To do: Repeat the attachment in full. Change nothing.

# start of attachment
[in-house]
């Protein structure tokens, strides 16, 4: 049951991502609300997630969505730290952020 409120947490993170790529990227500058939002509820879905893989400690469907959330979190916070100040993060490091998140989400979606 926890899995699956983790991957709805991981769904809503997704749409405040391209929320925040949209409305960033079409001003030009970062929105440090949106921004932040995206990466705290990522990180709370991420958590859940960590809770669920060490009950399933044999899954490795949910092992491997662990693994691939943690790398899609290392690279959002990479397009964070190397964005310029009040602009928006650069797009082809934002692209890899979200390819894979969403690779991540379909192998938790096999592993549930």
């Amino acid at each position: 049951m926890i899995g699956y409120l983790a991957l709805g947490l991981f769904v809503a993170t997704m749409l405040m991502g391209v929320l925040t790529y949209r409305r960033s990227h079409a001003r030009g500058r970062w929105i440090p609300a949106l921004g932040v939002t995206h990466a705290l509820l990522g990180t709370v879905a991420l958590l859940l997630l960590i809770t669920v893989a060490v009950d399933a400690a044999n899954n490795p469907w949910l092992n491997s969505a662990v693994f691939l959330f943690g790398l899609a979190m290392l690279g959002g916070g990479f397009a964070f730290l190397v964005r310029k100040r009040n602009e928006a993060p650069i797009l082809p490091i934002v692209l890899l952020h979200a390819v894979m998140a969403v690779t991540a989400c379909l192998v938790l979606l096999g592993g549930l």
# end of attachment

[in-house]
């Protein structure tokens, strides 16, 4: 049951991502609300997630969505730290952020 409120947490993170790529990227500058939002509820879905893989400690469907959330979190916070100040993060490091998140989400979606 926890899995699956983790991957709805991981769904809503997704749409405040391209929320925040949209409305960033079409001003030009970062929105440090949106921004932040995206990466705290990522990180709370991420958590859940960590809770669920060490009950399933044999899954490795949910092992491997662990693994691939943690790398899609290392690279959002990479397009964070190397964005310029009040602009928006650069797009082809934002692209890899979200390819894979969403690779991540379909192998938790096999592993549930």
């Amino acid at each position: 049951m926890i899995g699956y409120l983790a991957l709805g947490l991981f769904v809503a993170t997704m749409l405040m991502g391209v929320l925040t790529y949209r409305r960033s990227h079409a001003r030009g500058r970062w929105i440090p609300a949106l921004g932040v939002t995206h990466a705290l509820l990522g990180t709370v879905a991420l958590l859940l997630l960590i809770t669920v893989a060490v009950d399933a400690a044999n899954n490795p469907w949910l092992n491997s969505a662990v693994f691939l959330f943690g790398l899609a979190m290392l690279g959002g916070g990479f397009a964070f730290l190397v964005r310029k100040r009040n602009e928006a993060p650069i797009l082809p490091i934002v692209l890899l952020h979200a390819v894979m998140a969403v690779t991540a989400c379909l192998v938790l979606l096999g592993g549930l």